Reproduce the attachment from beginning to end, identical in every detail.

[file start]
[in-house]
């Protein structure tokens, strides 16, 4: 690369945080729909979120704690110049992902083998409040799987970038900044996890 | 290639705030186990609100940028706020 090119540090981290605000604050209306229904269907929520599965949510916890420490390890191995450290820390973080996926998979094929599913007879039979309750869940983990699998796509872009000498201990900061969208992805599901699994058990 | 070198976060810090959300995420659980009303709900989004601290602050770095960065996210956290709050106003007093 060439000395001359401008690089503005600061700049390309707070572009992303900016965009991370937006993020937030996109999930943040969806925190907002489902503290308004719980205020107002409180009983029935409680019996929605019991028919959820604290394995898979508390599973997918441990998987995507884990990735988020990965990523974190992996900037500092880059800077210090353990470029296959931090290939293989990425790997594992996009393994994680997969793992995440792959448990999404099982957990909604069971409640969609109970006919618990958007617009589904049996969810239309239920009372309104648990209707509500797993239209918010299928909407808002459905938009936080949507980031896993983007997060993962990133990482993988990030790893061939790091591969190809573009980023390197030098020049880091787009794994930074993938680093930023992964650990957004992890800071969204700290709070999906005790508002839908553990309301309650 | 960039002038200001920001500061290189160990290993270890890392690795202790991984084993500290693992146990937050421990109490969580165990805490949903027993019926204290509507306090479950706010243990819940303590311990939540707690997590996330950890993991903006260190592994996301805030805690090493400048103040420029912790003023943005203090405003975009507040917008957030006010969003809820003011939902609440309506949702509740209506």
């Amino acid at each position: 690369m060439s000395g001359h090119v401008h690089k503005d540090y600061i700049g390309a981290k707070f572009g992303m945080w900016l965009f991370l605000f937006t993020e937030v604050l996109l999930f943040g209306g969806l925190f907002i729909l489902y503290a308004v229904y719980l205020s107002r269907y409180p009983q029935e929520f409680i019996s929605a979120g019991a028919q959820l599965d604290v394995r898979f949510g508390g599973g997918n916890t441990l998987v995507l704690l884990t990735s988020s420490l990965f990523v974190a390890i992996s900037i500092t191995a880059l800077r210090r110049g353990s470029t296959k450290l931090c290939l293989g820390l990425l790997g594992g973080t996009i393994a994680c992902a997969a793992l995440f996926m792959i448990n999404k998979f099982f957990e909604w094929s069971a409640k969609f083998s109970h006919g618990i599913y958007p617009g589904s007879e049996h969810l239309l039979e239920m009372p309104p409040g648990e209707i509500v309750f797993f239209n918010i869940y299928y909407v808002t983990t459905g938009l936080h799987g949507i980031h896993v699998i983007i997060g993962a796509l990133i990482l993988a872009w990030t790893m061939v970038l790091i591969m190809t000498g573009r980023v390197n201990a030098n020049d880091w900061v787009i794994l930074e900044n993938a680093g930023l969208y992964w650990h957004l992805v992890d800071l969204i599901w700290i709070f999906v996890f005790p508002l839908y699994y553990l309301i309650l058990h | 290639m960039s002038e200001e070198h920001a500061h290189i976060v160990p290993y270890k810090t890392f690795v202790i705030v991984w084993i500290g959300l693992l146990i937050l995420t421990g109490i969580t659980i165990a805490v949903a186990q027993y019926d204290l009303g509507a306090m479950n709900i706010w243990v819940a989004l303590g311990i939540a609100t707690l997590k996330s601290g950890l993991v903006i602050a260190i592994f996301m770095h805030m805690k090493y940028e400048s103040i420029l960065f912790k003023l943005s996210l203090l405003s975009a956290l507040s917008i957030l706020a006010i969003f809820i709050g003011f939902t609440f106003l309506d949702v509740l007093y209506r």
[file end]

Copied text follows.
[in-house]
């Protein structure tokens, strides 16, 4: 690369945080729909979120704690110049992902083998409040799987970038900044996890 | 290639705030186990609100940028706020 090119540090981290605000604050209306229904269907929520599965949510916890420490390890191995450290820390973080996926998979094929599913007879039979309750869940983990699998796509872009000498201990900061969208992805599901699994058990 | 070198976060810090959300995420659980009303709900989004601290602050770095960065996210956290709050106003007093 060439000395001359401008690089503005600061700049390309707070572009992303900016965009991370937006993020937030996109999930943040969806925190907002489902503290308004719980205020107002409180009983029935409680019996929605019991028919959820604290394995898979508390599973997918441990998987995507884990990735988020990965990523974190992996900037500092880059800077210090353990470029296959931090290939293989990425790997594992996009393994994680997969793992995440792959448990999404099982957990909604069971409640969609109970006919618990958007617009589904049996969810239309239920009372309104648990209707509500797993239209918010299928909407808002459905938009936080949507980031896993983007997060993962990133990482993988990030790893061939790091591969190809573009980023390197030098020049880091787009794994930074993938680093930023992964650990957004992890800071969204700290709070999906005790508002839908553990309301309650 | 960039002038200001920001500061290189160990290993270890890392690795202790991984084993500290693992146990937050421990109490969580165990805490949903027993019926204290509507306090479950706010243990819940303590311990939540707690997590996330950890993991903006260190592994996301805030805690090493400048103040420029912790003023943005203090405003975009507040917008957030006010969003809820003011939902609440309506949702509740209506």
């Amino acid at each position: 690369m060439s000395g001359h090119v401008h690089k503005d540090y600061i700049g390309a981290k707070f572009g992303m945080w900016l965009f991370l605000f937006t993020e937030v604050l996109l999930f943040g209306g969806l925190f907002i729909l489902y503290a308004v229904y719980l205020s107002r269907y409180p009983q029935e929520f409680i019996s929605a979120g019991a028919q959820l599965d604290v394995r898979f949510g508390g599973g997918n916890t441990l998987v995507l704690l884990t990735s988020s420490l990965f990523v974190a390890i992996s900037i500092t191995a880059l800077r210090r110049g353990s470029t296959k450290l931090c290939l293989g820390l990425l790997g594992g973080t996009i393994a994680c992902a997969a793992l995440f996926m792959i448990n999404k998979f099982f957990e909604w094929s069971a409640k969609f083998s109970h006919g618990i599913y958007p617009g589904s007879e049996h969810l239309l039979e239920m009372p309104p409040g648990e209707i509500v309750f797993f239209n918010i869940y299928y909407v808002t983990t459905g938009l936080h799987g949507i980031h896993v699998i983007i997060g993962a796509l990133i990482l993988a872009w990030t790893m061939v970038l790091i591969m190809t000498g573009r980023v390197n201990a030098n020049d880091w900061v787009i794994l930074e900044n993938a680093g930023l969208y992964w650990h957004l992805v992890d800071l969204i599901w700290i709070f999906v996890f005790p508002l839908y699994y553990l309301i309650l058990h | 290639m960039s002038e200001e070198h920001a500061h290189i976060v160990p290993y270890k810090t890392f690795v202790i705030v991984w084993i500290g959300l693992l146990i937050l995420t421990g109490i969580t659980i165990a805490v949903a186990q027993y019926d204290l009303g509507a306090m479950n709900i706010w243990v819940a989004l303590g311990i939540a609100t707690l997590k996330s601290g950890l993991v903006i602050a260190i592994f996301m770095h805030m805690k090493y940028e400048s103040i420029l960065f912790k003023l943005s996210l203090l405003s975009a956290l507040s917008i957030l706020a006010i969003f809820i709050g003011f939902t609440f106003l309506d949702v509740l007093y209506r």